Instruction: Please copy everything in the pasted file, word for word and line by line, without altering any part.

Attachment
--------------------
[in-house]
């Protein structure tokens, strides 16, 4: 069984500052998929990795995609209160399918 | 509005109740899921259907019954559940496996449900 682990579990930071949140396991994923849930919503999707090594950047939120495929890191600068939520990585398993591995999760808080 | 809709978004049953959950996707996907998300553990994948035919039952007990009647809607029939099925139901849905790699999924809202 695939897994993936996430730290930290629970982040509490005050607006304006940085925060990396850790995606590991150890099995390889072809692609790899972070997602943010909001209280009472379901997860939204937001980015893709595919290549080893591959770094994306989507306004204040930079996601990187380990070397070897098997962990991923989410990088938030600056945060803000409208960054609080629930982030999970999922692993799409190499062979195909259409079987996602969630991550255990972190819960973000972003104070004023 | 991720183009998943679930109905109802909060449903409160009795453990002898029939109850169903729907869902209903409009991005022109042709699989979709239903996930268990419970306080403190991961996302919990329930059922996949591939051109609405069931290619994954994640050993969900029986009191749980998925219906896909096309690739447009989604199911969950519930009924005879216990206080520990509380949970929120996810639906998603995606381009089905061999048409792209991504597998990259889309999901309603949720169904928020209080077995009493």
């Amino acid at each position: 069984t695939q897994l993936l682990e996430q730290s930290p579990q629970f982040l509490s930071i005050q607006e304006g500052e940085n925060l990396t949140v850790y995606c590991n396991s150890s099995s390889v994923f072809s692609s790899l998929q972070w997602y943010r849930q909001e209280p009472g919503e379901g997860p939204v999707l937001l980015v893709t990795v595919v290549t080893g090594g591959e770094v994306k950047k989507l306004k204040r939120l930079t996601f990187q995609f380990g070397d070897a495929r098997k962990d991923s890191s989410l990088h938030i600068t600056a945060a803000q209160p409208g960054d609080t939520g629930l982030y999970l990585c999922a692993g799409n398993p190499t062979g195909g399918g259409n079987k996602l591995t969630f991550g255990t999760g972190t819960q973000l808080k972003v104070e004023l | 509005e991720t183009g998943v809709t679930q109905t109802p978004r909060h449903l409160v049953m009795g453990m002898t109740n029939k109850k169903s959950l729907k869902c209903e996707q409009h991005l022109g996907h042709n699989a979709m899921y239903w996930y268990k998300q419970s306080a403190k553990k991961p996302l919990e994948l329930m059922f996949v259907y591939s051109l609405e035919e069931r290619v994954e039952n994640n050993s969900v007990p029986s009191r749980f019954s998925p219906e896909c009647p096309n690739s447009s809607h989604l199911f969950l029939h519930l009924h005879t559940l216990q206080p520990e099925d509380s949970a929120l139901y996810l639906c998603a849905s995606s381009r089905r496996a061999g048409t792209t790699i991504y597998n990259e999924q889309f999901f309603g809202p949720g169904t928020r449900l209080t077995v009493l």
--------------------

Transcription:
[in-house]
């Protein structure tokens, strides 16, 4: 069984500052998929990795995609209160399918 | 509005109740899921259907019954559940496996449900 682990579990930071949140396991994923849930919503999707090594950047939120495929890191600068939520990585398993591995999760808080 | 809709978004049953959950996707996907998300553990994948035919039952007990009647809607029939099925139901849905790699999924809202 695939897994993936996430730290930290629970982040509490005050607006304006940085925060990396850790995606590991150890099995390889072809692609790899972070997602943010909001209280009472379901997860939204937001980015893709595919290549080893591959770094994306989507306004204040930079996601990187380990070397070897098997962990991923989410990088938030600056945060803000409208960054609080629930982030999970999922692993799409190499062979195909259409079987996602969630991550255990972190819960973000972003104070004023 | 991720183009998943679930109905109802909060449903409160009795453990002898029939109850169903729907869902209903409009991005022109042709699989979709239903996930268990419970306080403190991961996302919990329930059922996949591939051109609405069931290619994954994640050993969900029986009191749980998925219906896909096309690739447009989604199911969950519930009924005879216990206080520990509380949970929120996810639906998603995606381009089905061999048409792209991504597998990259889309999901309603949720169904928020209080077995009493």
């Amino acid at each position: 069984t695939q897994l993936l682990e996430q730290s930290p579990q629970f982040l509490s930071i005050q607006e304006g500052e940085n925060l990396t949140v850790y995606c590991n396991s150890s099995s390889v994923f072809s692609s790899l998929q972070w997602y943010r849930q909001e209280p009472g919503e379901g997860p939204v999707l937001l980015v893709t990795v595919v290549t080893g090594g591959e770094v994306k950047k989507l306004k204040r939120l930079t996601f990187q995609f380990g070397d070897a495929r098997k962990d991923s890191s989410l990088h938030i600068t600056a945060a803000q209160p409208g960054d609080t939520g629930l982030y999970l990585c999922a692993g799409n398993p190499t062979g195909g399918g259409n079987k996602l591995t969630f991550g255990t999760g972190t819960q973000l808080k972003v104070e004023l | 509005e991720t183009g998943v809709t679930q109905t109802p978004r909060h449903l409160v049953m009795g453990m002898t109740n029939k109850k169903s959950l729907k869902c209903e996707q409009h991005l022109g996907h042709n699989a979709m899921y239903w996930y268990k998300q419970s306080a403190k553990k991961p996302l919990e994948l329930m059922f996949v259907y591939s051109l609405e035919e069931r290619v994954e039952n994640n050993s969900v007990p029986s009191r749980f019954s998925p219906e896909c009647p096309n690739s447009s809607h989604l199911f969950l029939h519930l009924h005879t559940l216990q206080p520990e099925d509380s949970a929120l139901y996810l639906c998603a849905s995606s381009r089905r496996a061999g048409t792209t790699i991504y597998n990259e999924q889309f999901f309603g809202p949720g169904t928020r449900l209080t077995v009493l």